In a cringeworthy video that appeared more suited for this Halloween season, South Carolina Sen. Tim Scott offered up a diatribe on why he and Republican colleagues unanimously rejected a federal voting rights bill that would protect minority voters.
“Proverbs 18:21 reminds us that death and life are in the power of the tongue, and each word we speak is a container of power,” Scott states in what some have described as an unapologetically racist video that the Republican masqueraded as sensible.
Scott denounces politicians he said have compared the racist voter suppression laws in GOP-led states to Jim Crow legislation.
“We should never pretend that where we are today is where we were 50 years ago,” Scott remarked. “This isn’t the Jim Crow South where you needed to know the number of jellybeans in a jar in order to vote.”
Scott, who plans to run for re-election next year, might find the video damaging if those voting in 2022 are among the masses who have rejected the senator’s message.
“Too many Black and Brown people voting might not be good for your rich donors,” Twitter user Robert King responded.
“Here’s a thought,” added Public Policy Analyst and Researcher Phil Frady. “How about we make it as difficult to purchase and own a firearm as we make it to cast one’s ballot?”
Retired U.S. Army and state of Alabama employee Jerome McReynolds called Scott “sad.”
“I could say more but just telling you that you are sad is enough,” McReynolds asserted.
The video and responses arrived after Senate Republicans again blocked a Democratic-led push for voter rights, with each of the 50 GOP members voting to block legislation that would help override some of the oppressive laws that have passed in several states due to the 2020 election.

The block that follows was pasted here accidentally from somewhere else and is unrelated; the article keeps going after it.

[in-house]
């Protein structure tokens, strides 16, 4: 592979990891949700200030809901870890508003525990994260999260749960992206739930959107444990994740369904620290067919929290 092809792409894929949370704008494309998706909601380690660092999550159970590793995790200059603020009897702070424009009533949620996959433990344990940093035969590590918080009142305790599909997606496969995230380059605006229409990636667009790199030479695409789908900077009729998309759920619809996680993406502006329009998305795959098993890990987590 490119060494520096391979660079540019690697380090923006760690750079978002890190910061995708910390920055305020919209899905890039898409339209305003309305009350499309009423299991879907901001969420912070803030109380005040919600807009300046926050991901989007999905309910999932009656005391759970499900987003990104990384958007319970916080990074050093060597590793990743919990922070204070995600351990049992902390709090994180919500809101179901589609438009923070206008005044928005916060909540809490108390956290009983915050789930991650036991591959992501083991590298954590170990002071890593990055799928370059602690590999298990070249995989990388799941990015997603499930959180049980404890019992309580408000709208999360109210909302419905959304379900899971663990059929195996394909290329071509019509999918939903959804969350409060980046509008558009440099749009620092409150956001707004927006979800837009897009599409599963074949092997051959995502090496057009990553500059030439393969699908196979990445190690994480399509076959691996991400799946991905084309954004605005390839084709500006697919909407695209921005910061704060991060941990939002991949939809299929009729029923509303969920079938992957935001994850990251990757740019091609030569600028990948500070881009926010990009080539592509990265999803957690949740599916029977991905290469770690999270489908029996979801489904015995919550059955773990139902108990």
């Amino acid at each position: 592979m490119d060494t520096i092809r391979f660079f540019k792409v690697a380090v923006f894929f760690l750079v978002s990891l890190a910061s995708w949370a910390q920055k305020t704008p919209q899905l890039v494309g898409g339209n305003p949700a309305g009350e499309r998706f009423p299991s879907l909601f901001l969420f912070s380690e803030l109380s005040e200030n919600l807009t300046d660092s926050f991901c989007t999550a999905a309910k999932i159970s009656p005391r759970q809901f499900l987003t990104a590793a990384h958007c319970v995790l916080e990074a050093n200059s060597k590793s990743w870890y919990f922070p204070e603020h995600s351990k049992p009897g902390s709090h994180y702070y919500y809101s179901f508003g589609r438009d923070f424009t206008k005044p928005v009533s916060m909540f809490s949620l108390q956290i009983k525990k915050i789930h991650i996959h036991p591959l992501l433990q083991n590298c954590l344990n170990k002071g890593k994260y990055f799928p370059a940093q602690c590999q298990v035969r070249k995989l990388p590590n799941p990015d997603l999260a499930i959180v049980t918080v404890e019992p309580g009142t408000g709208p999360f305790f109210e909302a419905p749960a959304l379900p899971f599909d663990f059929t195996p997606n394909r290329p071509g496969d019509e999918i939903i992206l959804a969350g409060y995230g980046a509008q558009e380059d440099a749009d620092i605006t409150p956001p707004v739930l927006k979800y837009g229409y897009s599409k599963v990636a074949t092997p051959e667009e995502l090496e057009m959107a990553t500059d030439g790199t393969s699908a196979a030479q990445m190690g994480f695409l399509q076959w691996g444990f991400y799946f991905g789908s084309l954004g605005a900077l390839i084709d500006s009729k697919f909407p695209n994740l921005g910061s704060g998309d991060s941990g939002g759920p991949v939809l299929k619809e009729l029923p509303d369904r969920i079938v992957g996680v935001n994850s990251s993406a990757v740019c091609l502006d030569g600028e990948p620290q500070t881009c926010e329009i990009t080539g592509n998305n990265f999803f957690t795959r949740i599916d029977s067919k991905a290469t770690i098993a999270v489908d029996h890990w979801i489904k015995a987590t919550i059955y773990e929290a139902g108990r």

Republican leadership chose Scott to negotiate with Democrats on federal legislation. But negotiations broke off after Scott falsely declared that the Democratic Party wanted to defund the police.
Democrats and tens of millions of voters have pointed to the lies about 2020 election fraud, the January 6 insurrection and ongoing misinformation as reasons to protect voter rights.
Republicans have passed laws and continue to restrict voting access to people of color and other minority groups. But GOP members maintain that the laws passed in Texas, Florida and Arizona are not suppressive and are meant to weed out election fraud.
“These [the Freedom to Vote and the John Lewis Voting Rights bills] are attempts by Democrats to have the federal government take over how elections are conducted all over America,” Senate Majority Leader Mitch McConnell of Kentucky quipped.
“The For the People Act [another voter protection law] would constitute a federal takeover of elections and it’s a massive power grab by Democrats,” an equally-minacious Sen. Ted Cruz of Texas offered.
President Joe Biden said he’s now open to ending the Senate filibuster to pass specific bills like voter protection and raising the federal debt limit to remedy the GOP-imposed voting rights issue.
“It’s a real possibility,” President Biden said during a nationally-televised town hall.
“We’re going to have to move to the point where we fundamentally alter the filibuster,” he said. .
The failure by the Senate to pass meaningful voter protection legislation counts as a dark day, the President declared.
“The right to vote and the rule of law are under unrelenting assault from Republican governors, attorneys general, secretaries of state and state legislators,” he continued. “And they’re following my predecessor, the last president, into a deep, deep black hole and abyss.”
Many Democrats and rights organizations have gone on record as proponents of ending the filibuster rule that requires 60 votes to pass most legislation.
“Black and Brown voters are tired of the same scene playing out over and over,” said The Rev. Dr. Stephany R. Spaulding, a spokeswoman for Just Democracy.
“We launch herculean mobilizations to get Democrats elected. Democrats bring legislation to the floor that would benefit communities of color and Republicans won’t even engage in a good-faith debate,” she said.